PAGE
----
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The Constitution (1781–1815)

History SparkNotes

Summary of Events

Overview

Key People & Terms

The Articles of Confederation

After declaring independence from Britain in 1776, the delegates at the Second Continental Congress immediately set to the task of creating a government. In 1777, Congress submitted the nation’s first constitution, the Articles of Confederation, to the states, who finally ratified it a few years later.

Problems Under the Articles

Congress proved unable to manage the country’s economic affairs under the Articles. Because most state currencies had become useless due to wartime inflation, Congress printed its own continental dollars to keep the economy alive, but these faltered as well. Congress also proved unable to raise enough money from the states, because the federal government had no way of forcing the states to pay taxes. Most states also ignored Congress’s attempts to resolve numerous interstate disputes that arose.

In addition, many Americans became fed up with their incompetent state legislatures and demanded debt relief and cheaper money. A few even revolted, as in Shays’s Rebellion in 1786–1787, which culminated in Daniel Shays leading 1,200 western Massachusetts farmers in an attack on the federal arsenal at Springfield. Although the rebellion was quickly dismissed, it convinced many American leaders that change was needed if the U.S. were to survive.

Drafting the Constitution

To resolve these problems, delegates from most of the states met at the Annapolis Convention in 1786. When nothing was resolved, they agreed to reconvene in 1787 at a Constitutional Convention in Philadelphia. At this second convention, it was quickly decided that an entirely new constitution was needed rather than just a revision to the Articles.

A major point of contention was the structure of the new legislative branch. Small states supported the New Jersey Plan, under which all states would have equal representation in the legislature. Large states advocated the Virginia Plan to create a bicameral (two-house) legislature in which representatives would be appointed according to population. The Great Compromise among the states created a bicameral Congress in which states would be equally represented in the Senate and proportionally represented in the House of Representatives.

The framers of the Constitution believed strongly in checks and balances and separation of powers to prevent any one branch of government from ever becoming too powerful. As a result, the new government would also have a strong executive branch and an independent judiciary branch.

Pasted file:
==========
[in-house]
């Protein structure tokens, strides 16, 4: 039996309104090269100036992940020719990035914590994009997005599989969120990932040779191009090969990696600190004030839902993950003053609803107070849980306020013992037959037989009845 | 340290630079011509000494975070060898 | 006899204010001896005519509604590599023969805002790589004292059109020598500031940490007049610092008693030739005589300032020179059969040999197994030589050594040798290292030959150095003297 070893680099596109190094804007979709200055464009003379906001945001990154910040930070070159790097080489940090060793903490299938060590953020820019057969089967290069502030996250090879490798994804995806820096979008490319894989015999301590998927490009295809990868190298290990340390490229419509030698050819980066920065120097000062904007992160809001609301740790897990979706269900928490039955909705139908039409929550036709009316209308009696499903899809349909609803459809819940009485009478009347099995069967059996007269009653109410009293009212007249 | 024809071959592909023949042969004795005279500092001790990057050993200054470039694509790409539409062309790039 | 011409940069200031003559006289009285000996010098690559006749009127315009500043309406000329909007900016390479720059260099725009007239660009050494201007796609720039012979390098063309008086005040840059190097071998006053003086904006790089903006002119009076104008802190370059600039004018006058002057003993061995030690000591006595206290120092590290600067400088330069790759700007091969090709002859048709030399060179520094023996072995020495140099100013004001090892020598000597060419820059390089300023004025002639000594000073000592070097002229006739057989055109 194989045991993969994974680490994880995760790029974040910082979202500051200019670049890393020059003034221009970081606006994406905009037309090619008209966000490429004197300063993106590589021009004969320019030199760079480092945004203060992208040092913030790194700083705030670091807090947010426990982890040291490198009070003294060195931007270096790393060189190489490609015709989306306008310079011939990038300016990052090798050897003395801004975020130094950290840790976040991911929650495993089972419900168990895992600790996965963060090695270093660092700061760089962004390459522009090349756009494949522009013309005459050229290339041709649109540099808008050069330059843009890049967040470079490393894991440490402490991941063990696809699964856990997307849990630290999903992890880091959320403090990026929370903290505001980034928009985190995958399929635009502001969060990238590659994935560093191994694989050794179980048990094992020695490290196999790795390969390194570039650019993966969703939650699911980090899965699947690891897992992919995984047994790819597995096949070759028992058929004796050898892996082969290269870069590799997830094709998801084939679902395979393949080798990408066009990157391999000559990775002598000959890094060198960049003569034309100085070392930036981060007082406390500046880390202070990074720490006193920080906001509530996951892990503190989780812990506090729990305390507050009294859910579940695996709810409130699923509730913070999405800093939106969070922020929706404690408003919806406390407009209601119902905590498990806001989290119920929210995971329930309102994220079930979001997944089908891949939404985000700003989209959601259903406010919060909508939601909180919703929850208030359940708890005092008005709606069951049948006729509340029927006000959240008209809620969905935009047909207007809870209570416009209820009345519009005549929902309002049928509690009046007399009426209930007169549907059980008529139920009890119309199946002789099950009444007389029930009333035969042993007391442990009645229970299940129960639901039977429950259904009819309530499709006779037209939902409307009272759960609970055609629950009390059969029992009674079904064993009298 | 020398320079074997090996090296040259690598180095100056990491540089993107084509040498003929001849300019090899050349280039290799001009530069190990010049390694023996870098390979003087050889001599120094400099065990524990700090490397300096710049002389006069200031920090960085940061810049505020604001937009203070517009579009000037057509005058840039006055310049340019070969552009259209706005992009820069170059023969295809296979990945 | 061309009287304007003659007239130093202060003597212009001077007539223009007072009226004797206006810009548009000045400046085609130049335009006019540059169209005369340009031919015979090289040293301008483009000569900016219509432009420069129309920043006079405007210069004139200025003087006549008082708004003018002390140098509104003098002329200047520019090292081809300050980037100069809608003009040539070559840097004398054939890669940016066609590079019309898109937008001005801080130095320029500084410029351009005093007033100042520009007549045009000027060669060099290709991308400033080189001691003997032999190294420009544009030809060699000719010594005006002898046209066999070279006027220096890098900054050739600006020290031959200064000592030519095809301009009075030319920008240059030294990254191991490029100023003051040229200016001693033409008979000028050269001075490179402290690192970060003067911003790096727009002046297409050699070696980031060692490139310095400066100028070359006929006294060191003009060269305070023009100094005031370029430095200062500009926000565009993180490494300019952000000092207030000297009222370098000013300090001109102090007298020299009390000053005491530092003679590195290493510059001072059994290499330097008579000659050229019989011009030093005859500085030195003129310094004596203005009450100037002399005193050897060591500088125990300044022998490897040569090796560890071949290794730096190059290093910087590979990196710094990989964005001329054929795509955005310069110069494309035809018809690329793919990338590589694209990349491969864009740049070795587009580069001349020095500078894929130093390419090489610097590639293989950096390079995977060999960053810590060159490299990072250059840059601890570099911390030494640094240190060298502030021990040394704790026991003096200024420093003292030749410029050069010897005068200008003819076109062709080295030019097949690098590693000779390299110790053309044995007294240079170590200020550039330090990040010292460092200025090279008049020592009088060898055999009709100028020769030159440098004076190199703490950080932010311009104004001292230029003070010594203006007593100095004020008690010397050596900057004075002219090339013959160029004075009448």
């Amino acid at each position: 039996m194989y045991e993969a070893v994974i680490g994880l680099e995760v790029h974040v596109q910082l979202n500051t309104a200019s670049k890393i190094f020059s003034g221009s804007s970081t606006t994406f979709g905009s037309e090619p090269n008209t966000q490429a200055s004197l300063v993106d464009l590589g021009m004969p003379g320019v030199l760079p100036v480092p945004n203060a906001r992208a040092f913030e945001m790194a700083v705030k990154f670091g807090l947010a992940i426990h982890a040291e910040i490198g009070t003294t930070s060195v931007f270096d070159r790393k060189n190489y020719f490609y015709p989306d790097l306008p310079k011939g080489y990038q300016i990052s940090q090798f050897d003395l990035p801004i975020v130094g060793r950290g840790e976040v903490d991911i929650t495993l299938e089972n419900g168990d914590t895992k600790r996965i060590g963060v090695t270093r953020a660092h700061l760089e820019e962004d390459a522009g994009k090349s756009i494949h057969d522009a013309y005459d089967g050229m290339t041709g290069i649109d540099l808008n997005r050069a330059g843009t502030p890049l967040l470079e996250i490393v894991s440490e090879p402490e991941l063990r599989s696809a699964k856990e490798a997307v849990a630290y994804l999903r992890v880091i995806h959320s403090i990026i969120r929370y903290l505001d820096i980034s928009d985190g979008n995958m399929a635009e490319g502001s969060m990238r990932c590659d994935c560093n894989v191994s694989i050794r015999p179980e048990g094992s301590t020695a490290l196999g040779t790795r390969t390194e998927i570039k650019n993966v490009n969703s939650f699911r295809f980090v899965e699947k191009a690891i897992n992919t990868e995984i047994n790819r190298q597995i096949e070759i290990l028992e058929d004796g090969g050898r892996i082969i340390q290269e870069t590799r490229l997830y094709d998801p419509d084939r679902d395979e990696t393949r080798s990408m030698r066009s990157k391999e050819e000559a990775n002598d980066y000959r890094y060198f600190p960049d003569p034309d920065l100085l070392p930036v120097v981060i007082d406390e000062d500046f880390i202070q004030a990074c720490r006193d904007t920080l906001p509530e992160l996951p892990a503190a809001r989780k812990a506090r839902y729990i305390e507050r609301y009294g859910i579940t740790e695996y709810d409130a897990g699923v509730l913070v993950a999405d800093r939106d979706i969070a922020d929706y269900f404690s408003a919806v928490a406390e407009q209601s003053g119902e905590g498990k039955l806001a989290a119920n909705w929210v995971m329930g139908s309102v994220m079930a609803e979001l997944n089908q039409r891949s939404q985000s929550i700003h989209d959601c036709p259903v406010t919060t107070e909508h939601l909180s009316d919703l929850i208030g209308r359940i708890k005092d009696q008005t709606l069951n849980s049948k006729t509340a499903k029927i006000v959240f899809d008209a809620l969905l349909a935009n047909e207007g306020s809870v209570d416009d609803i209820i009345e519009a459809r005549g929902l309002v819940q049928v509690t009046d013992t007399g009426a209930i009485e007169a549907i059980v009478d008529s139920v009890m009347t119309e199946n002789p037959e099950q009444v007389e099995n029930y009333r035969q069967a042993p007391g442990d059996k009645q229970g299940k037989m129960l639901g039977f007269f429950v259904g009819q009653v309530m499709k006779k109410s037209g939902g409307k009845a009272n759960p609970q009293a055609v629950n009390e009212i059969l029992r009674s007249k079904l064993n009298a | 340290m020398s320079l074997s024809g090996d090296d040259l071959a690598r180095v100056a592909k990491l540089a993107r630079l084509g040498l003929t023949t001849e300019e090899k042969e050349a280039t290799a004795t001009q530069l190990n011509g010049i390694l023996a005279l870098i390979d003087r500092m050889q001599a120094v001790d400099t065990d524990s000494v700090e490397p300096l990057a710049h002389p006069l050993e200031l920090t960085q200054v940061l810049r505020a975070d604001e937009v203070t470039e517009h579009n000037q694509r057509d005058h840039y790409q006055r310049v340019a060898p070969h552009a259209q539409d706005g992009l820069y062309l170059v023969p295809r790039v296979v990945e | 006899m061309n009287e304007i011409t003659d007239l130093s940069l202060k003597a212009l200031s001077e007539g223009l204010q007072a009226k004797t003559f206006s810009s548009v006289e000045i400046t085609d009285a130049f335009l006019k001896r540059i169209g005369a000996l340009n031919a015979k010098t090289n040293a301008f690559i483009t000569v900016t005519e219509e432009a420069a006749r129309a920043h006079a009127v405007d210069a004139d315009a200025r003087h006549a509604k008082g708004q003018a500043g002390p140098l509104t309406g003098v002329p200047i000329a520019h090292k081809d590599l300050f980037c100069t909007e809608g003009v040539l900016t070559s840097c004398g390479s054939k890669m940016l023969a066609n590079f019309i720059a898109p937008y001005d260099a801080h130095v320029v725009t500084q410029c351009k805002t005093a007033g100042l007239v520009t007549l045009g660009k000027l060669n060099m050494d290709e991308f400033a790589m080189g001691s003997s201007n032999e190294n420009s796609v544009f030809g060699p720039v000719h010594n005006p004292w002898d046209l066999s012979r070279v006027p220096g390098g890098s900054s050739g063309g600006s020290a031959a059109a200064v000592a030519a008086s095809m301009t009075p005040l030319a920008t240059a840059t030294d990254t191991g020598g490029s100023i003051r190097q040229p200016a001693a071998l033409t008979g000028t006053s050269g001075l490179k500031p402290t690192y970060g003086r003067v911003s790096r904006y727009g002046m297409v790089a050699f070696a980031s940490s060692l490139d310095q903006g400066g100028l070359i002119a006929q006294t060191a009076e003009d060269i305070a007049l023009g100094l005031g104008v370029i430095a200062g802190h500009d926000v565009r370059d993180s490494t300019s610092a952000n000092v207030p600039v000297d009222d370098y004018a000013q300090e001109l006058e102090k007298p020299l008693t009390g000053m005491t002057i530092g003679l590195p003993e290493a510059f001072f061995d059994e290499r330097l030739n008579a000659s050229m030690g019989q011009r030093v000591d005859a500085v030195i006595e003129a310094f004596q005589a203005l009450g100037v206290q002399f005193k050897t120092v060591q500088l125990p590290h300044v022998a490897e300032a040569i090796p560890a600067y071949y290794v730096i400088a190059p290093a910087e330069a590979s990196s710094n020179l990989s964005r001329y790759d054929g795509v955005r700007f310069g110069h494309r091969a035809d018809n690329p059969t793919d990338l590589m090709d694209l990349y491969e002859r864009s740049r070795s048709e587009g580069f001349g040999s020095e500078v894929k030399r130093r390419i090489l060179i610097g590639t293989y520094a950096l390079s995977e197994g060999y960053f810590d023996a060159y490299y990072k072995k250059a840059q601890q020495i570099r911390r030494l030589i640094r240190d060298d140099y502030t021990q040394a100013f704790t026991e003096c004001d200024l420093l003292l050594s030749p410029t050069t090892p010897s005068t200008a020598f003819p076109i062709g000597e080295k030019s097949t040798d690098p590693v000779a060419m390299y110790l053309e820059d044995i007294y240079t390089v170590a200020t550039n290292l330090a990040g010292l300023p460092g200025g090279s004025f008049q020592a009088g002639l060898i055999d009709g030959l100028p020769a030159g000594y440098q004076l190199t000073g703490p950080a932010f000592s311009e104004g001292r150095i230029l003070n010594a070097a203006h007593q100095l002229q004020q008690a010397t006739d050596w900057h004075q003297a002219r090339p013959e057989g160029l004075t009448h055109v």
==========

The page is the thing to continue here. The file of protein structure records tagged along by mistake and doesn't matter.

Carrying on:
The Federalist Papers and the Bill of Rights

When the delegates submitted the Constitution to the states for ratification, heated debates erupted between the Federalists, who supported the Constitution, and the Anti-Federalists, who thought it gave the federal government too much power. Federalists Alexander Hamilton, John Jay, and James Madison coauthored the Federalist Papers in 1787–1788 to convince Anti-Federalist Americans, especially in New York, that the Constitution was necessary. Eventually, the Anti-Federalists conceded on the condition that a Bill of Rights be written to preserve liberties, such as freedoms of speech and religion and the right to trial by jury.

Strict vs. Loose Constructionism

The Electoral College unanimously chose George Washington to be the first president, with John Adams as vice president. Soon after, the new secretary of the treasury, Alexander Hamilton, wanted to repair the national credit and revive the economy by having the federal government assume all the debts of the individual states. He also wanted to establish a national Bank of the United States. The Constitution said nothing about a national bank, but Hamilton believed that the Constitution allowed many unwritten actions that it did not expressly forbid. Thomas Jefferson, the secretary of state and a strict constructionist, believed that the Constitution forbade everything it did not allow. These ideological differences within Washington’s cabinet formed the basis of what later became full-fledged political parties—the Hamiltonian Federalists and the Jeffersonian Democratic-Republicans.

Domestic Unrest in the 1790s

Despite the passage of the Indian Intercourse Acts, beginning in 1790, Native Americans frequently raided American settlements west of the Appalachians until federal troops crushed several tribes in the Battle of Fallen Timbers in 1794.

Later, when farmers in western Pennsylvania threatened to march on Philadelphia to protest the excise tax on liquor in 1794, Washington dispatched 13,000 federal troops to crush the insurgents. The Whiskey Rebellion, however, ended without bloodshed.

Washington and Neutrality